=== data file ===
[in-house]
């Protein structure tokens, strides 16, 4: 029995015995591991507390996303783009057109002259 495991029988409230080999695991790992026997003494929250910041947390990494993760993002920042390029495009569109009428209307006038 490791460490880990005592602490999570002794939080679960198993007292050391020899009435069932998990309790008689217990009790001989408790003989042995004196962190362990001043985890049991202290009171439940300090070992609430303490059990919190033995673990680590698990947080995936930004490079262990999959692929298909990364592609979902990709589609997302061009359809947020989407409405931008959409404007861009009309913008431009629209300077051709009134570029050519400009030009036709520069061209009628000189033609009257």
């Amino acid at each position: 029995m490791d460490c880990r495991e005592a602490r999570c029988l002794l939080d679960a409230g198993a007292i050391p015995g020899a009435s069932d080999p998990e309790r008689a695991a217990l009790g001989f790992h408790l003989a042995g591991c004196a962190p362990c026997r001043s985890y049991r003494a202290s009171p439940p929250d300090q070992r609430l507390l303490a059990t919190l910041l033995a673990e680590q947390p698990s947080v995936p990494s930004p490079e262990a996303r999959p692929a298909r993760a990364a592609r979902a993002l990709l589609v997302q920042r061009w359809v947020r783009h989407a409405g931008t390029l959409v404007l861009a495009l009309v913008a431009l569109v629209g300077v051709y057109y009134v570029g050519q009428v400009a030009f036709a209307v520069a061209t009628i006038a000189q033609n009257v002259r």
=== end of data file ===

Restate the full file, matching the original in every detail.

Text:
[in-house]
């Protein structure tokens, strides 16, 4: 029995015995591991507390996303783009057109002259 495991029988409230080999695991790992026997003494929250910041947390990494993760993002920042390029495009569109009428209307006038 490791460490880990005592602490999570002794939080679960198993007292050391020899009435069932998990309790008689217990009790001989408790003989042995004196962190362990001043985890049991202290009171439940300090070992609430303490059990919190033995673990680590698990947080995936930004490079262990999959692929298909990364592609979902990709589609997302061009359809947020989407409405931008959409404007861009009309913008431009629209300077051709009134570029050519400009030009036709520069061209009628000189033609009257």
């Amino acid at each position: 029995m490791d460490c880990r495991e005592a602490r999570c029988l002794l939080d679960a409230g198993a007292i050391p015995g020899a009435s069932d080999p998990e309790r008689a695991a217990l009790g001989f790992h408790l003989a042995g591991c004196a962190p362990c026997r001043s985890y049991r003494a202290s009171p439940p929250d300090q070992r609430l507390l303490a059990t919190l910041l033995a673990e680590q947390p698990s947080v995936p990494s930004p490079e262990a996303r999959p692929a298909r993760a990364a592609r979902a993002l990709l589609v997302q920042r061009w359809v947020r783009h989407a409405g931008t390029l959409v404007l861009a495009l009309v913008a431009l569109v629209g300077v051709y057109y009134v570029g050519q009428v400009a030009f036709a209307v520069a061209t009628i006038a000189q033609n009257v002259r």